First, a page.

Q: Having the developing solution splashed onto the film before processing will result in:
(A). Brown stain
(B). Dark spots
(C). White spots
(D). Yellow stain
- The developing solution creates “dark” areas on a developed film. Therefore, if the developing solution was unintentionally spilled or splashed onto the film, those affected areas will appear as dark spots when the image is developed.
- The fixing solution creates “light” areas on a developed film. Therefore, contamination with the fixer solution will cause white spots.
- Insufficient washing or exhausted solution can create brown and yellow stains.
Answer: (B). Dark spots
Wake Up Memory Technique (WMT) for the Dental Hygiene Boards
At StudentRDH dental hygiene boards online review, I try to explain the concept of film developing using the analogy of baking. This time, let’s try this with our special Wake Up Memory Technique (WUMT):
- See the letter “D” in Developer and match it with the “D” in D Developer spots are Dark.
Learn more for the dental hygiene boards
Now automatically, you know that fixer spots are “light.” Do you want to learn more about radiology? I think you do because there is NO rest for the #DHstudent! Let’s quickly review the highlights of chemicals used in the developer and fixer. This information is straight from the radiology summary StudentRDH provides part of the STEP-by-STEP Boards review course.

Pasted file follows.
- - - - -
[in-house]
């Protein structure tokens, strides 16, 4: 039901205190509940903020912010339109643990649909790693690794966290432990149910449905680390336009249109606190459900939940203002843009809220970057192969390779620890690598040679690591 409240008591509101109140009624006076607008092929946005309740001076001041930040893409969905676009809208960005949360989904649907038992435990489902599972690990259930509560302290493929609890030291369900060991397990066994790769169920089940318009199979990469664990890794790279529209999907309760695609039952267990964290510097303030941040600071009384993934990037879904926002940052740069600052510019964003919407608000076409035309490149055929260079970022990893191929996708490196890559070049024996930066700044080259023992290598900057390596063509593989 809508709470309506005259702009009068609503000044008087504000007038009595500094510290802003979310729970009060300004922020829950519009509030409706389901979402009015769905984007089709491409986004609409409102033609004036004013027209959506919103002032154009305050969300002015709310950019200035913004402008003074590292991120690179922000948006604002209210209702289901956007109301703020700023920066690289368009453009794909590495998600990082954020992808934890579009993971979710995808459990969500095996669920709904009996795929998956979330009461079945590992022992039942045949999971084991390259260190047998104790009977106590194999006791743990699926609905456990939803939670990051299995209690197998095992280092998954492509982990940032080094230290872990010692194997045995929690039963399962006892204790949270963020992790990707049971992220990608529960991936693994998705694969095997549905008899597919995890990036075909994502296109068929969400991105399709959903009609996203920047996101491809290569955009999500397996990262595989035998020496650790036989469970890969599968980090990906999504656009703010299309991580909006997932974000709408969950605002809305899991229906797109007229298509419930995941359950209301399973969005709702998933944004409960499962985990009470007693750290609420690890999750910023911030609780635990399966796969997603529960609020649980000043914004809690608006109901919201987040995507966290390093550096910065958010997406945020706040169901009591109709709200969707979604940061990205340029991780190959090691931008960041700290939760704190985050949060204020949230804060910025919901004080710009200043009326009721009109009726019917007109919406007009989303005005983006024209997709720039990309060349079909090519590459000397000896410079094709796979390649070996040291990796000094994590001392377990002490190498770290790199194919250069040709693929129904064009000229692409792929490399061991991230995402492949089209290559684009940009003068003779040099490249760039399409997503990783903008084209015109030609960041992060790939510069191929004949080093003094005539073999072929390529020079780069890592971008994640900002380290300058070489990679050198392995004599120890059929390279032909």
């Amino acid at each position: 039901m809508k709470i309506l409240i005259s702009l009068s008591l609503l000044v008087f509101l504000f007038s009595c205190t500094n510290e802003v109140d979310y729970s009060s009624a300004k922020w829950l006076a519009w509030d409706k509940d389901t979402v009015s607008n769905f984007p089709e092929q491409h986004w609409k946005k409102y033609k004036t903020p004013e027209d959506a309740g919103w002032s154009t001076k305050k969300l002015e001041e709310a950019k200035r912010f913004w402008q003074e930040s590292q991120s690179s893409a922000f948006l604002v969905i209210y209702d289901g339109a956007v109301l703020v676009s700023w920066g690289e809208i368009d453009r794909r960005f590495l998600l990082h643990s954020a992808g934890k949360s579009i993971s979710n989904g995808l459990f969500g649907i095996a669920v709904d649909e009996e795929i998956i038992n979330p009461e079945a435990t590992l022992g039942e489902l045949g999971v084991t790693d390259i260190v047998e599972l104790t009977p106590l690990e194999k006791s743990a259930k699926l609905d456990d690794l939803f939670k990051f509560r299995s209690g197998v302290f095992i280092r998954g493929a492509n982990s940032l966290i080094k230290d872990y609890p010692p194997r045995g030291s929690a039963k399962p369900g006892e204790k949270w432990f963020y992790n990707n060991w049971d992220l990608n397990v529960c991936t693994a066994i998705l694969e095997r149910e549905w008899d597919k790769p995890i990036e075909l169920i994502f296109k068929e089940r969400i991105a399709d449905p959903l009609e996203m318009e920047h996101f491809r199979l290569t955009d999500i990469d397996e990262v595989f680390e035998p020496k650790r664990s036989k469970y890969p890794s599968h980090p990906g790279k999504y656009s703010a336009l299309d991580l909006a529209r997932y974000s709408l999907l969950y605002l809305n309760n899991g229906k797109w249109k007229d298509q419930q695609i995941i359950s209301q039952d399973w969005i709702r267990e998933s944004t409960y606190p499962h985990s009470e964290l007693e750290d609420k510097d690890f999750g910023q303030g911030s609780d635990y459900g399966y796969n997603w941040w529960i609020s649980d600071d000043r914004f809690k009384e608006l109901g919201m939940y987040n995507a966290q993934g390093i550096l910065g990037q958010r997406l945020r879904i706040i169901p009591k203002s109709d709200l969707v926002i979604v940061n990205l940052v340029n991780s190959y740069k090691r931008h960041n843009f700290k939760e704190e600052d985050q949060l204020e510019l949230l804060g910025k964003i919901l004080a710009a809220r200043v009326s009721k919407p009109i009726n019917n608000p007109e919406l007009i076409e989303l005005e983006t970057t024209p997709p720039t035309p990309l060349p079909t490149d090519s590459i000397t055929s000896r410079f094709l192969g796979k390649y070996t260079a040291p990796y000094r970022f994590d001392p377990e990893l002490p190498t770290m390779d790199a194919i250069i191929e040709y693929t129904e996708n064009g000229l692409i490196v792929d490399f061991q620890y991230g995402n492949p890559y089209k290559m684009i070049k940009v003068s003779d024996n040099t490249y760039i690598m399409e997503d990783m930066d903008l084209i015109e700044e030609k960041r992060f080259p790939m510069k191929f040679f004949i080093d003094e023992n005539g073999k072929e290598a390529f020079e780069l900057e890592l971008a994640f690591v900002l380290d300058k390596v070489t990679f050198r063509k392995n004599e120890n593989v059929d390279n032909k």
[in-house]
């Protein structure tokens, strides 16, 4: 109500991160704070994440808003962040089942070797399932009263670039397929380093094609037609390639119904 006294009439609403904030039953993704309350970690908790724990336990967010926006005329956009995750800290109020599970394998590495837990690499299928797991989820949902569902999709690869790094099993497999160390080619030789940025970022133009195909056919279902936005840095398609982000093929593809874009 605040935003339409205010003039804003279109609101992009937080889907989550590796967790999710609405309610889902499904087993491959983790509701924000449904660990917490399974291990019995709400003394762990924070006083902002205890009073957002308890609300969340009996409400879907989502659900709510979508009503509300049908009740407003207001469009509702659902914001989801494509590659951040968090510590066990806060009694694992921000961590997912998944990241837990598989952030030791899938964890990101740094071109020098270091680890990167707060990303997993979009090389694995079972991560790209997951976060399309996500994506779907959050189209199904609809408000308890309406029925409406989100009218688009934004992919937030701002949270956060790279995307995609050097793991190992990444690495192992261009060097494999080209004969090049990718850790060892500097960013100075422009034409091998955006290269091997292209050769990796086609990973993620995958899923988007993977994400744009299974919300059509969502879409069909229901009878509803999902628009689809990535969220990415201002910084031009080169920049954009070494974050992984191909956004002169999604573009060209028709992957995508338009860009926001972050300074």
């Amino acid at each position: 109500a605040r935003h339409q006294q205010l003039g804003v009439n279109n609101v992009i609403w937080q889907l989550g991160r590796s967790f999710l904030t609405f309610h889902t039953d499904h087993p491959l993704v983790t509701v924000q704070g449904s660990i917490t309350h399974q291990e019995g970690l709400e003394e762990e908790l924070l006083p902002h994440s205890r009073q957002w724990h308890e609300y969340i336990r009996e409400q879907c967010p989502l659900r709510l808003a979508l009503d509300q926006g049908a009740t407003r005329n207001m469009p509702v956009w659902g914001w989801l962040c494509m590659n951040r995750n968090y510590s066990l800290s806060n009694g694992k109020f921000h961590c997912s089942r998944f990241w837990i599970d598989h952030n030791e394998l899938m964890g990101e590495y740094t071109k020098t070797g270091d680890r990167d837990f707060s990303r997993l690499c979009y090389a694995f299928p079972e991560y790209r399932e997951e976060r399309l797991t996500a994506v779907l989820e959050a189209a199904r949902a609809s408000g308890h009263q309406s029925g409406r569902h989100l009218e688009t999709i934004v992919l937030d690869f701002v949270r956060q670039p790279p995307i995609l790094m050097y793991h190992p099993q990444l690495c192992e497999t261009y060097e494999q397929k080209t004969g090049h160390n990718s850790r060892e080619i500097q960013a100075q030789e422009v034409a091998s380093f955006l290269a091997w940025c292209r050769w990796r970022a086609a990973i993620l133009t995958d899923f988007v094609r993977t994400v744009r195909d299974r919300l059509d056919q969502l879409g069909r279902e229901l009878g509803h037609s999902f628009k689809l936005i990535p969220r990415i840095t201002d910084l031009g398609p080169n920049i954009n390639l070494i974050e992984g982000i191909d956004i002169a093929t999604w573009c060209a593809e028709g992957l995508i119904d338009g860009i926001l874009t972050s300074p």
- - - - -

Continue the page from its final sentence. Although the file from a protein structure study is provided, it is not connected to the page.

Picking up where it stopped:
o Developing: 5 minutes at 68° F (the higher the temperature the faster the process).
o Reducing agent: hydroquinone or elon – reduces exposed silver halide crystals into black metallic silver.
o Alkalizer: sodium carbonate – softens film emulsion and speeds up action.
o Restrainer: potassium bromide – inhibits the development of unexposed silver halide crystals.
o Preservative: sodium sulfite – a preservative that prevents oxidation.
o Fixing: 10 minutes, or twice developing time.
o Fixing agent: sodium thiosulfate – clears unexposed silver halide crystals.
o Hardener: potassium alum – shrinks and hardens emulsion.
o Acidifier: acetic acid – keeps medium acidic and stops additional development.
o Preservative: sodium sulfite – prevents oxidation.
And to tie it back to our chemical splashes, see that a developer creates dark spots on the images, therefore a developer splash turn black. On the other hand, the fixer created light areas by clearing crystals. With a fixer splash, you will see white areas. Does this all make send to you now?
At StudentRDH, we always try to provide memory tricks so we can stay the best online prep course for the dental hygiene boards. The goal is to get to the finish line, but faster and smarter.
Have another amazing day! Happy studying!
Related post in Radiology: Radiolucency in radiograph
(Disclaimer: StudentRDH is NOT affiliated with the NBDHE, NDHCE, CSCE, CDCA, WREB.)